It would appear that when I’ve had a drink or three I can get a bit ranty. It is at these times that I tend to stay away from social media to avoid getting myself into trouble, but this morning, contemplating what I’d felt so cross about the night before, I realised a blog post needed to happen to explore those thoughts.
Science fiction often has a way of becoming science fact, just as dystopian literature frequently looks to real life for inspiration. It’s very rarely a fully accurate representation, but it’s clear to see that life frequently mimic art, as art mimics life. The things our grandparents were sold as merely fiction have come to fruition, with technological advances surpassing even their wildest dreams. It has been a mere 50 years since we first put a man on the moon, and now almost every adult in the western world carries a device in their pocket boasting a CPU over 1000 times faster and with 3,500,000 times more memory than the first computer. The voice-activated, facial-recognition, remotely-accessible domestic appliances we saw in the Jetsons (and Star Trek) are now a reality.
But despite all that, the world is failing. We are at risk of catastrophic climate disaster. I’m not going to get into a debate about whether we are or not. We are operating in a state of emergency. We know, deep down, as a species, that we are in big trouble. Banning straws and single-use plastics is a noble intention, but most certainly is not enough. What I felt very angry about last night, while nursing my bottle of beer, is that not enough is being done to look ahead, properly and realistically, to devise answers to impending problems which we absolutely cannot evade.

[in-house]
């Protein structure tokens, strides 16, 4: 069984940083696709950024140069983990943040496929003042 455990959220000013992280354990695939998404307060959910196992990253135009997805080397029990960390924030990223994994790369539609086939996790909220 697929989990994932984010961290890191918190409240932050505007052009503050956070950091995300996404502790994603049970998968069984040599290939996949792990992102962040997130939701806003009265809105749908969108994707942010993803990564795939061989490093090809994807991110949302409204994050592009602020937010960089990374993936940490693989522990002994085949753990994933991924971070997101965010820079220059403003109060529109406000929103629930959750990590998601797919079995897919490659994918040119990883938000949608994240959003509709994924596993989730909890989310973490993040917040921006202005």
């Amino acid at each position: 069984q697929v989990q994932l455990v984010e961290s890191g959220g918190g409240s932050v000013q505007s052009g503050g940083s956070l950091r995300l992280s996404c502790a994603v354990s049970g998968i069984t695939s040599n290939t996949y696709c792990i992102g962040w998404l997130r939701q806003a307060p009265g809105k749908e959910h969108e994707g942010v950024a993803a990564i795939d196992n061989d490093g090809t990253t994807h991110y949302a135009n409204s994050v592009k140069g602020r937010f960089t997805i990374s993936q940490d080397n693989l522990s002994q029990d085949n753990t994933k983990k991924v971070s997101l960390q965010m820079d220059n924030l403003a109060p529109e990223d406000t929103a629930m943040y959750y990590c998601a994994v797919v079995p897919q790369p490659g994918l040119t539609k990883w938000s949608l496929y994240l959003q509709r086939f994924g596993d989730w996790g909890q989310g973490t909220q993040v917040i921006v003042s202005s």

Living a zero-waste and carbon neutral life is commendable, but simply not possible for many. It assumes you have the privilege and the finances available to swap to sustainable resources. Shopping at local markets and using wax wraps and buying ethically produced clothes is simply not an option for many, despite how much they want it to be. Much of how we live in the world has been devised to keep us in the powerful grip of a consumerist status quo. We need our cars to get to work, to earn money to pay for our cars. We need supermarkets to get our food, because we don’t have time nor space to grow our own, and much of our food is transported thousands of miles from where it’s harvested, wrapped in plastic to keep it clean. We have expectations and responsibilities. Mortgages, bills, standards and structures. There isn’t often an easy ‘opt-out’ button. Life – real life – frequently does not afford us opportunities to make the changes we want to.
What I’m equally curious about and interested in, is how current writers of speculative fiction – science fiction, fantasy and horror – are approaching this? What narratives are they adopting to address the reality of the world, and what future do they envisage? I’ve been dabbling a little lately in drabbles and micro-fiction, a lot of them with a science-fiction or dystopian theme, and I notice just how bleak they appear. How little hope I seem to be injecting into my writing. When I look to the future, I can’t seem to see one full of life or hope, I feel ground down by real life events. In my stories, the human race prevails but is not necessarily victorious; they survive through luck or dogged stubbornness rather than team work and active problem solving. If I try to write something more positive, it feels too far-fetched or naive.
I’m looking for authors who can write us a solution, who can describe a path to progress rather than ruin. Who will show us a scenario where humans can finally untangle those grey, twisted threads which make up the blanket that smothers us. Or which we choose – unwisely – to hide under. I want to read of a world where things are better, not a new one, but the one we have already which we have nurtured with kindness and brought back from the brink. Because I believe, just like those science-fiction books our grandparents read, we can re-write the world by imagining a hopeful future, where all the good we dream of comes to pass.